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This is the ONLY correct answer. I don't understand why people voted-up others. Yes, this approach demands more efforts from developer but it boosts performance(although little, but it does). Please refer this. –  Bhavik Shah Jan 31 '14 at 7:43

This is the best way:

$filename = 'hello.txt';
$ext = pathinfo($filename, PATHINFO_EXTENSION);
echo $ext;

The above code print txt

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1) If you are using (PHP 5 >= 5.3.6) you can use SplFileInfo::getExtension — Gets the file extension

Example code


$info = new SplFileInfo('test.png');

$info = new SplFileInfo('test.tar.gz');


This will output

string(3) "png"
string(2) "gz"

2) Another way of getting the extension if you are using (PHP 4 >= 4.0.3, PHP 5) is pathinfo

Example code


$ext = pathinfo('test.png', PATHINFO_EXTENSION);

$ext = pathinfo('test.tar.gz', PATHINFO_EXTENSION);


This will output

string(3) "png"
string(2) "gz"

// EDIT: removed a bracket

share|improve this answer

Sometimes it's useful to not to use pathinfo($path, PATHINFO_EXTENSION), for example:

$path = '/path/to/file.tar.gz';

echo ltrim(strstr($path, '.'), '.'); // tar.gz
echo pathinfo($path, PATHINFO_EXTENSION); // gz

Also note that pathinfo fails to handle some non-ASCII characters (usually it just suppresses them from the output), in extensions that usually isn't a problem but it doesn't hurt to be aware of that caveat.

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+1 but it a grey area. Is tar.gz the extension, or .gz ? –  e-satis Nov 1 '12 at 21:21
@e-satis: According to Wikipedia they are two extensions: The UNIX-like filesystems use a different model without the segregated extension metadata. The dot character is just another character in the main filename, and filenames can have multiple extensions, usually representing nested transformations, such as files.tar.gz. –  Alix Axel Nov 1 '12 at 23:29
And if we have dot in the product name? Ex : test.19-02-2014.jpeg –  Mario Johnathan Mar 26 '14 at 14:05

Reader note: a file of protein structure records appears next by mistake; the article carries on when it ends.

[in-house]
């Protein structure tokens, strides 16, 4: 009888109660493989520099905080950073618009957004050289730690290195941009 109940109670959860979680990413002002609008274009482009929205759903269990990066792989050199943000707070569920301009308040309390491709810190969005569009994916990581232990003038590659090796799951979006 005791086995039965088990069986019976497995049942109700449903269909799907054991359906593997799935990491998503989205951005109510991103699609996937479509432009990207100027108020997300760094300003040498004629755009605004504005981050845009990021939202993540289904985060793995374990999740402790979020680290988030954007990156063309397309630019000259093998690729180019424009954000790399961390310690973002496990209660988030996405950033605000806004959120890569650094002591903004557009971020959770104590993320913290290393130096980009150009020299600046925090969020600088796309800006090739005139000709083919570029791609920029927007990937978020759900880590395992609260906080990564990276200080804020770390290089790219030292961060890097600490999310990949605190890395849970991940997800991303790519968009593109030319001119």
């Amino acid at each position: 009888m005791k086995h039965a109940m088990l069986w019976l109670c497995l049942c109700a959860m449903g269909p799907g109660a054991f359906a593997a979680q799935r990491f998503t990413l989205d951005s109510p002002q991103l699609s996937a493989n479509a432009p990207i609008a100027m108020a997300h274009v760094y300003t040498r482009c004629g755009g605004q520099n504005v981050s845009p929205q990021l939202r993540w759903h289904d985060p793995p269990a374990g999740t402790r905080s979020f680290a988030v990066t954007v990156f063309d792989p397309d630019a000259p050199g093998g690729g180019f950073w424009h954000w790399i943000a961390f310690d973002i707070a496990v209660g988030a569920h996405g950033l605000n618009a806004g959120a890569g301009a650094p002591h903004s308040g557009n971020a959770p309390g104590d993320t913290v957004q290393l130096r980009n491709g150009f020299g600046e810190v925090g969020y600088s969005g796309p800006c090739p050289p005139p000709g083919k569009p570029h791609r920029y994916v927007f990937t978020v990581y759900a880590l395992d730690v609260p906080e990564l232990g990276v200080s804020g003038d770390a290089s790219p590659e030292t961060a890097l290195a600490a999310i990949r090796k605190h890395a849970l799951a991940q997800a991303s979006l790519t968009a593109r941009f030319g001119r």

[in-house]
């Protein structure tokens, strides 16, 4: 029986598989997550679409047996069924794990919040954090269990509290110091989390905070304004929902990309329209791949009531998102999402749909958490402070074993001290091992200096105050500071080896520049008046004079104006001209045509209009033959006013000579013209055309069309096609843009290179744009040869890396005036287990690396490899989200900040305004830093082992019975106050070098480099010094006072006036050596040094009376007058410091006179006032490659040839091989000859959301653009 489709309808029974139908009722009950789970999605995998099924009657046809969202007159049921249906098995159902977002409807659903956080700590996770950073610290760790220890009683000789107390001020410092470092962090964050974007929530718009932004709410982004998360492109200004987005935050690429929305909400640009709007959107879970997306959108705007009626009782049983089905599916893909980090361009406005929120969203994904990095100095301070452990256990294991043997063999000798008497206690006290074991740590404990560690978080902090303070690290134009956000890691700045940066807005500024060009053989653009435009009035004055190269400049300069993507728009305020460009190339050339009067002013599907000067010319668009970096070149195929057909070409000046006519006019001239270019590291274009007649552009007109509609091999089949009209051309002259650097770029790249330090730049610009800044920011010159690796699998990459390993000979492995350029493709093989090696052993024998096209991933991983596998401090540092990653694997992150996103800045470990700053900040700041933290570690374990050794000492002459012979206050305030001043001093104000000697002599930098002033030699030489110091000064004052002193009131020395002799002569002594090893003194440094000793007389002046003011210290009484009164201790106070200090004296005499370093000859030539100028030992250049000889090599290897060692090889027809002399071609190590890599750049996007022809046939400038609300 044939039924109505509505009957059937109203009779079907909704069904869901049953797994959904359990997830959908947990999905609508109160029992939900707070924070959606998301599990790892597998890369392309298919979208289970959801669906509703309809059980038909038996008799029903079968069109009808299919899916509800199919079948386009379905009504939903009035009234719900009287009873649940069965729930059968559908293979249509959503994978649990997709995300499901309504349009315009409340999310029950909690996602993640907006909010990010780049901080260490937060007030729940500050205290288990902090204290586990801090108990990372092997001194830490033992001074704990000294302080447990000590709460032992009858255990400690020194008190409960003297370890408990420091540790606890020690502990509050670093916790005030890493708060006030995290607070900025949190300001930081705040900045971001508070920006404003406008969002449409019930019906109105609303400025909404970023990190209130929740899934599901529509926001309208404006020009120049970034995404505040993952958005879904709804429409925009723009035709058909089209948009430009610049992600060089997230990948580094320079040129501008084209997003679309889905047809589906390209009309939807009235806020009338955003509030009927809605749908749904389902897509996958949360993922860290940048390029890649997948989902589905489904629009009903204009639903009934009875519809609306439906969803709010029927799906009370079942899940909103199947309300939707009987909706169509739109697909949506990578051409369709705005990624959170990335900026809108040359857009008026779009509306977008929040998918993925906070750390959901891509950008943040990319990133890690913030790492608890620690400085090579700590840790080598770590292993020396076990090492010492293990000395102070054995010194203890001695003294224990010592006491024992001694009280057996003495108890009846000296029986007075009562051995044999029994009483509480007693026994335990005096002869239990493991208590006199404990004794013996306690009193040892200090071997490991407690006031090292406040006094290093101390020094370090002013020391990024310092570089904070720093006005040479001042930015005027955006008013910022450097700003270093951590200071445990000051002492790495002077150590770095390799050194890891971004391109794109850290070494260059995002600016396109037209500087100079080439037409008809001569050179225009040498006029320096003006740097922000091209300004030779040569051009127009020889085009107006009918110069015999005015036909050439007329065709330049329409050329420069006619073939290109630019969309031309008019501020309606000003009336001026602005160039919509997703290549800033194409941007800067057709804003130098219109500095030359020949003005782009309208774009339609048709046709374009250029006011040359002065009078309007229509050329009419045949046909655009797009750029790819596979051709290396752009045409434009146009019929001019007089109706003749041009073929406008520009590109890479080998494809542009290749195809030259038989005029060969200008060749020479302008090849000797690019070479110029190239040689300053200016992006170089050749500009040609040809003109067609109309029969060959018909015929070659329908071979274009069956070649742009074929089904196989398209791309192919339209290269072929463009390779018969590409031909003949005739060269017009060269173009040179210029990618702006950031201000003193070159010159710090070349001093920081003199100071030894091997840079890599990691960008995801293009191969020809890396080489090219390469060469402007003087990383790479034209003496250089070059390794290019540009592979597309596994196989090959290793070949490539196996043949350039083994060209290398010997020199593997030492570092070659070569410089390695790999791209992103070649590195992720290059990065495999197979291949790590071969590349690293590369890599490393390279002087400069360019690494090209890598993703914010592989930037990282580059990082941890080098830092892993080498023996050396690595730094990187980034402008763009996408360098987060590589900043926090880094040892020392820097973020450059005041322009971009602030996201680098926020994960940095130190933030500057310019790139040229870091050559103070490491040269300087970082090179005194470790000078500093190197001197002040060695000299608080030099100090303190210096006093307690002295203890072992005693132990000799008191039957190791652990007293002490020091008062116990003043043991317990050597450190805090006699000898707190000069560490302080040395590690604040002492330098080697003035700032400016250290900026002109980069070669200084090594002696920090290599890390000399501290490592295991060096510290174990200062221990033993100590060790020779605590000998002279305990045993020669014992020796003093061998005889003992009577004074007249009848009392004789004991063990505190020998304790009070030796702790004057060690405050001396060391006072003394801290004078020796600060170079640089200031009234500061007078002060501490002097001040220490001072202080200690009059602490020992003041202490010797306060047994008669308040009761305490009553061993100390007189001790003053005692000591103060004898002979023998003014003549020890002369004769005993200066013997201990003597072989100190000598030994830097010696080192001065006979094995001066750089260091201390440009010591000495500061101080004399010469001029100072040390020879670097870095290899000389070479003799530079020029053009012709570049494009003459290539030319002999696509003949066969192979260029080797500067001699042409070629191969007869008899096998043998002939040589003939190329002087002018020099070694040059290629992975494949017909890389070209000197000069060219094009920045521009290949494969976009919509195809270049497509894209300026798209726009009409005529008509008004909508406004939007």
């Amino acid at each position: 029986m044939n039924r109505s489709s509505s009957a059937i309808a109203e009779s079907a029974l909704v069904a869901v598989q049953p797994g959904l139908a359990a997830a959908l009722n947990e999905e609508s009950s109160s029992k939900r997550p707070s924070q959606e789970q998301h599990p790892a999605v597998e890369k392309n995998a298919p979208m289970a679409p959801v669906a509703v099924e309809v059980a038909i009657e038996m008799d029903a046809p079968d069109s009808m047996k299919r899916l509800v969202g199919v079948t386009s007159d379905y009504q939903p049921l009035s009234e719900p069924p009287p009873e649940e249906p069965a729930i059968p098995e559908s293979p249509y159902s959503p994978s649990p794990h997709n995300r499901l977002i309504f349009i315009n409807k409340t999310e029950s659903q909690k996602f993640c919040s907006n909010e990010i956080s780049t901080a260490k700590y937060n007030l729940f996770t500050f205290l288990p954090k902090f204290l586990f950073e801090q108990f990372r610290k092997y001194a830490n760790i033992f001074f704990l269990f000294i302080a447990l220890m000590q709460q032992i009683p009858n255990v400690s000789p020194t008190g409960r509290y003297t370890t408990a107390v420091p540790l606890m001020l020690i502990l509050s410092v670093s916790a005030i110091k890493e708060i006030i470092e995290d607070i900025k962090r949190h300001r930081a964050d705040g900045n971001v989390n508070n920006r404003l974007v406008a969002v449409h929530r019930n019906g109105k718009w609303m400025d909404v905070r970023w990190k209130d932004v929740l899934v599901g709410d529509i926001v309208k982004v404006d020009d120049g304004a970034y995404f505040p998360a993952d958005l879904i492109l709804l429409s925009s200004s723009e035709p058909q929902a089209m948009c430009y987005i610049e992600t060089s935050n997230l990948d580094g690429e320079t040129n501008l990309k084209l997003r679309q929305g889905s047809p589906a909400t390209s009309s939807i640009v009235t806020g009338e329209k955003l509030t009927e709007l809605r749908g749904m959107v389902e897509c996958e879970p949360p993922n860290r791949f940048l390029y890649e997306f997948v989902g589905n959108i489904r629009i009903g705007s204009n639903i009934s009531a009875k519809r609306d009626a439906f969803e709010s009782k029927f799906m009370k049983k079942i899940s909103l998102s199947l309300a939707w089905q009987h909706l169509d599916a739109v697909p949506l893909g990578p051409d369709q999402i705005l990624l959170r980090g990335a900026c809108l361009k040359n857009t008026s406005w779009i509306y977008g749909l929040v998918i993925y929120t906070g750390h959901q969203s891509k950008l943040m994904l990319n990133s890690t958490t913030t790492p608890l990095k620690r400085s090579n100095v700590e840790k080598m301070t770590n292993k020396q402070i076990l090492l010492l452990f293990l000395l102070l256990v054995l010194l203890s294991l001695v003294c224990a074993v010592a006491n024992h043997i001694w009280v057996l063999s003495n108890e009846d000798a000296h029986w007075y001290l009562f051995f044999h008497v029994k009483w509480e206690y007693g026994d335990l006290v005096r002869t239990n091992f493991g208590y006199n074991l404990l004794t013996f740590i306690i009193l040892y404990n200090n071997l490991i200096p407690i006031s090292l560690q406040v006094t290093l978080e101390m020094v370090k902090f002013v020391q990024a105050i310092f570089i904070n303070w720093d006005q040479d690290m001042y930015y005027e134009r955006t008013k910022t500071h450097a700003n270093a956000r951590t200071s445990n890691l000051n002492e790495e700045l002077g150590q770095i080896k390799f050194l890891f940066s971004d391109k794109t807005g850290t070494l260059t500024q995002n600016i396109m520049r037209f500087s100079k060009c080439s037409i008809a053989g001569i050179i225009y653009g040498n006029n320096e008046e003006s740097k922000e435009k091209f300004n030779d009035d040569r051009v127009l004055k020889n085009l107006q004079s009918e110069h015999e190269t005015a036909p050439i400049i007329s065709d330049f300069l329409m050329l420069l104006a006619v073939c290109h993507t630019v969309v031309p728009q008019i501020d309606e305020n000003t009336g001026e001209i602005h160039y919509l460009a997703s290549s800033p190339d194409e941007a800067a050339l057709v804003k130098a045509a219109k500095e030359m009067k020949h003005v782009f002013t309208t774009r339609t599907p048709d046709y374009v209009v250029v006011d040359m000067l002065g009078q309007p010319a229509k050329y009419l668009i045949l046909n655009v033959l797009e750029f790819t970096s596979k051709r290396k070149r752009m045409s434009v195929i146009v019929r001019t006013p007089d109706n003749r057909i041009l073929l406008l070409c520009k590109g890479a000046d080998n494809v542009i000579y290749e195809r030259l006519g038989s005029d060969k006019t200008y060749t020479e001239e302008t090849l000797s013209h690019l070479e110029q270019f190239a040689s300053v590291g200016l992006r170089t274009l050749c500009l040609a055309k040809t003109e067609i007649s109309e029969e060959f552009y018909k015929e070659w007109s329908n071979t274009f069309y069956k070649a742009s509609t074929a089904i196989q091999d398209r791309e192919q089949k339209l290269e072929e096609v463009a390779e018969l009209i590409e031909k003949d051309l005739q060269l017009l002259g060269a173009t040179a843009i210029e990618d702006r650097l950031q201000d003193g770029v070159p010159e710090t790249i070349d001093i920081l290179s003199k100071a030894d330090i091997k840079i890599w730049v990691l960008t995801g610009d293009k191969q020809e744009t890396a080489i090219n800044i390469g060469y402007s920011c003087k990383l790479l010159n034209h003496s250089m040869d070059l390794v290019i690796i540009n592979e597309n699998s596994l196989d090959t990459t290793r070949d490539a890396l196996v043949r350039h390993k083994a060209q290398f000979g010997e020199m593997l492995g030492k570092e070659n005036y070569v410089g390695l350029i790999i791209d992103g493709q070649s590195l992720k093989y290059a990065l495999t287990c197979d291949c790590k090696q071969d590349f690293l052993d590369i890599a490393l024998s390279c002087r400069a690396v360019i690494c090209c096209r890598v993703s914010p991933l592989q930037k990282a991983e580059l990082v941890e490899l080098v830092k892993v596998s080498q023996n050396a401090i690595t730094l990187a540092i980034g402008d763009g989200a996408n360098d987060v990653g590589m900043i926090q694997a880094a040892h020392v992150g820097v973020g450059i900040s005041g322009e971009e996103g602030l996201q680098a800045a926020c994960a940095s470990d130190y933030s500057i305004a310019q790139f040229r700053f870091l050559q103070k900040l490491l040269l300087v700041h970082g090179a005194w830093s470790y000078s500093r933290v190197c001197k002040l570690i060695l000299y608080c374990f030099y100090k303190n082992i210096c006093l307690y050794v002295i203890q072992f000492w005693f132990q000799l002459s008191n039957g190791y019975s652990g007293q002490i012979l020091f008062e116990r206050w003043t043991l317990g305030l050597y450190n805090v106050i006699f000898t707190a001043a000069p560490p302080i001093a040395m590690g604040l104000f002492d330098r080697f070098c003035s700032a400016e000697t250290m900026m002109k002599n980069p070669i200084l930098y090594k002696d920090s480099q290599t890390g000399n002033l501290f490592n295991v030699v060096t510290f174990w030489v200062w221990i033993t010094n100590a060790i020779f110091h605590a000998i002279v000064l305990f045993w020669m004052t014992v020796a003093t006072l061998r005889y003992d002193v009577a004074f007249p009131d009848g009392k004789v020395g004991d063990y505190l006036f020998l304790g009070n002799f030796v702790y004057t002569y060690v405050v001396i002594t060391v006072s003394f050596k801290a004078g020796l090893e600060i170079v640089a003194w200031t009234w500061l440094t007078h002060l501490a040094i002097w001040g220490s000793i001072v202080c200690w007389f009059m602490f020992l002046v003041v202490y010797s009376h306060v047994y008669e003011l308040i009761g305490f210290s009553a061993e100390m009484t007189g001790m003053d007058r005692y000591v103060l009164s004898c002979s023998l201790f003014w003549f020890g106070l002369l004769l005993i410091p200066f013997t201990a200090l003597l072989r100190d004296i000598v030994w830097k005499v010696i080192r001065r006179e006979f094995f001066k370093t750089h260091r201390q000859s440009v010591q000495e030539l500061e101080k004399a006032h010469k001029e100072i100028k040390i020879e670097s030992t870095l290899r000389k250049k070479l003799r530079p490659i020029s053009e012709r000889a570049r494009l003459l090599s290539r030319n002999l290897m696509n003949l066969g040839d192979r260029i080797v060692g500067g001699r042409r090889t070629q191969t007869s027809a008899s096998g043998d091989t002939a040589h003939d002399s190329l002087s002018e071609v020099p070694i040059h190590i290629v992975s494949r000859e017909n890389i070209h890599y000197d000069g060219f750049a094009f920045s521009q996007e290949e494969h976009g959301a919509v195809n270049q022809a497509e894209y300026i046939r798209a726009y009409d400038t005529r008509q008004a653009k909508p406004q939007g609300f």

As long as it does not contain path you can also use:


Where $fname is a name of the file, for example: my_picture.jpg And the outcome would be: jpg

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@Why this have 3 downvotes? its giving proper result. Please explain –  railsbox May 22 '14 at 6:23
It's not wrong, it's just not the best way to do it. Upvoted for a bit of balance. –  Maxwell's Demon Jul 15 '14 at 1:52
This is the best way, when you need the real extension and filename may have multiple .'s in it, like user uploaded photos in my case. –  Rauli Rajande Jul 21 '14 at 15:35
This fails if the filename has no extension. Try passing in "myfile" and it will return "myfile". The correct return value is an empty string as the extension in this use case. –  pmont Dec 5 '14 at 17:25
substr($path, strrpos($path, '.') + 1);
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This will work

$ext = pathinfo($filename, PATHINFO_EXTENSION);
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This has already been answered much better by Subodh back in August. –  Nisse Engström Jan 15 at 12:18

I found that the pathinfo() and SplFileInfo solutions works well for standard files on the local file system, but you can run into difficulties if you're working with remote files as URLs for valid images may have a # (fragment identifiers) and/or ? (query parameters) at the end of the URL, which both those solutions will (incorrect) treat as part of the file extension.

I found this was a reliable way to use pathinfo() on a URL after first parsing it to strip out the unnecessary clutter after the file extension:

$url_components = parse_url($url); // First parse the URL
$url_path = $url_components['path']; // Then get the path component
$ext = pathinfo($url_path, PATHINFO_EXTENSION); // Then use pathinfo()
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Here is a example, suppose $filename is "example.txt"

$ext = substr($filename,strrpos($filename,'.',-1),strlen($filename));  

So $ext will be ".txt"

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str_replace('.', '', strrchr($file_name, '.'))

for a quick extension retrieval (if you know for sure your file name has one).

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protected by Ashwini Chaudhary Jul 6 '13 at 21:04